Business & Real Estate

Pinewood student serves as envoy to start-ups

Photos courtesy of Maxine Marcus
Maxine Marcus is a Pinewood School student and CEO of a new teen-focused consultancy, The Ambassadors Company.

Virtually any start-up worth its venture capital must get young people excited about its product. It’s a consultant’s dream to advise companies on how to attract teenagers.

Maxine Marcus is already there – she fits consulting in between classes, golf practice and tech club. Marcus, a 16-year-old junior at Pinewood School, is CEO of The Ambassadors Company, which gives companies teen insights into their products.

“The Ambassadors Company provides a group of teens who have the ability to give clear, articulate and honest insights, ideas, feedback and suggestions in order to provide the teen perspective,” Marcus explained. “We don’t just give data and basic critiquing, we provide in-depth insight with actionable items to clearly state what a product needs to do to be appealing to the teen market.”

She founded the company after working at BounceChat for a year.

“They really wanted that teen insight,” she said. “I had this group of teens I hired and I was basically managing them.”

According to Marcus, she was a core member of BounceChat and a huge part of its development.

“It made them realize, ‘Hey, we should do more,’” she said. “It was so crucial for the development of BounceChat. All of a sudden, I was talking to all of these CEOs, and they said, ‘Come do this for us!”

Like many ideas in the Bay Area, things moved fast, and soon Marcus was running a team of 40 teenagers who represent teen consumption patterns and tastes to start-ups. She started the company in April and began by recruiting friends.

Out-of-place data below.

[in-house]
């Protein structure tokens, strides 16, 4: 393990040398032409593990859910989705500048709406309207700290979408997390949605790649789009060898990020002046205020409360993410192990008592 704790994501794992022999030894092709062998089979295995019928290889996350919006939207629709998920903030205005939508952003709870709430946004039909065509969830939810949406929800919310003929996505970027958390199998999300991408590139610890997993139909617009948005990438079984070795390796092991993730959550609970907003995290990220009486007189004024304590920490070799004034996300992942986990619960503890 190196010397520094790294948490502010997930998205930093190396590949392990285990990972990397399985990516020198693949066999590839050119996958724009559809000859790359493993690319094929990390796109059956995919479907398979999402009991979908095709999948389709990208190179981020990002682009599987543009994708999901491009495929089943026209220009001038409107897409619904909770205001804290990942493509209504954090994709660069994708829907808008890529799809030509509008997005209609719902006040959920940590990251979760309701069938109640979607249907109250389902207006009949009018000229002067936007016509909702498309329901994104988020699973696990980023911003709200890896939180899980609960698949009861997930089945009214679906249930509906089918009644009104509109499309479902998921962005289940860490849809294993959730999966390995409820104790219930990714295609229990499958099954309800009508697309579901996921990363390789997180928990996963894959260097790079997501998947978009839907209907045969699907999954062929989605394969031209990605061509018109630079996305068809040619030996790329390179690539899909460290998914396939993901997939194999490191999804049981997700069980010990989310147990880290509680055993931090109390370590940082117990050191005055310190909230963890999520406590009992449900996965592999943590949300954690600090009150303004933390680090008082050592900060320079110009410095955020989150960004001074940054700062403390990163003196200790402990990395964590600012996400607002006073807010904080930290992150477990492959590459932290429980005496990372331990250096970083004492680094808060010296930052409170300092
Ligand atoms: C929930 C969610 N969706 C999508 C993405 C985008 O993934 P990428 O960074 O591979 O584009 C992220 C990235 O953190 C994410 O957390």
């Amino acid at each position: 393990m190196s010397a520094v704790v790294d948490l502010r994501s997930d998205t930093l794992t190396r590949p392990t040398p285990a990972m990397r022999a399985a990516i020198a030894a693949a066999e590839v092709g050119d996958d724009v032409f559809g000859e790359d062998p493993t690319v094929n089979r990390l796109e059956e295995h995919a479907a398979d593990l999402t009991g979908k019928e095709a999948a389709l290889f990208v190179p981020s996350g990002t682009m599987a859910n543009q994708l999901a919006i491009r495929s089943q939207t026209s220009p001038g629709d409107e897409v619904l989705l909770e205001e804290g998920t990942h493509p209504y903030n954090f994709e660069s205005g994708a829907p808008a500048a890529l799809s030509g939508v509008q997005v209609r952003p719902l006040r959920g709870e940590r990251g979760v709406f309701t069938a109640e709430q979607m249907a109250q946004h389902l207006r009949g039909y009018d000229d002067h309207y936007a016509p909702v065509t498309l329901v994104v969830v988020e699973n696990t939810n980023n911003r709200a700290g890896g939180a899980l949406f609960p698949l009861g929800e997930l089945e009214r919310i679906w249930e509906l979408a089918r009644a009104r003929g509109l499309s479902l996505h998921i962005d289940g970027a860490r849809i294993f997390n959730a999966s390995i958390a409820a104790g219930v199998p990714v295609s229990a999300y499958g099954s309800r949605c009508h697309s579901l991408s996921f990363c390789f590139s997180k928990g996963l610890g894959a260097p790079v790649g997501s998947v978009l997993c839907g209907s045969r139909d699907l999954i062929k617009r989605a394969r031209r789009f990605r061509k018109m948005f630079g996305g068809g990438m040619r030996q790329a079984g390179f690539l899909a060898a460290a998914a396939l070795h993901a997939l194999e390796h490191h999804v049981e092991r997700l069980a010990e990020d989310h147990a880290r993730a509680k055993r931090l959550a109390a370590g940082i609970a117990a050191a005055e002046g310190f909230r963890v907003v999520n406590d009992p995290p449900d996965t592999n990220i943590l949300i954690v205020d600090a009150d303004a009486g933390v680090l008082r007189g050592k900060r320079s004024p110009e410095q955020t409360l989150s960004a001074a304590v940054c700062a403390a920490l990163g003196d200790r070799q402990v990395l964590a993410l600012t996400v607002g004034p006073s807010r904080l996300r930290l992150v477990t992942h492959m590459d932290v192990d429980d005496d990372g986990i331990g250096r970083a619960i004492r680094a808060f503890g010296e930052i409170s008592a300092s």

“It’s a really good job for teens because it’s super flexible and they can either decline or sign up for a job. They usually make $50 per job,” Marcus said.

She emphasized that this only holds true if they are serious about their work.

“I’m in direct contact with higher executives at these companies,” she said. “It’s important to take the job seriously. I have over 40 people, and I have not had a single person not take this seriously. I hate chasing people.”

Her employees are not just from Pinewood or even Silicon Valley – she works with many teens in San Jose, Marin and on the East Coast.

Marcus makes no small plans, but she enjoys working on the scrappy side of Silicon Valley.

“Finding out about new companies – I love that. It’s so much fun,” she said. “One of the really cool things that we do is test stuff out that’s not even out yet.”

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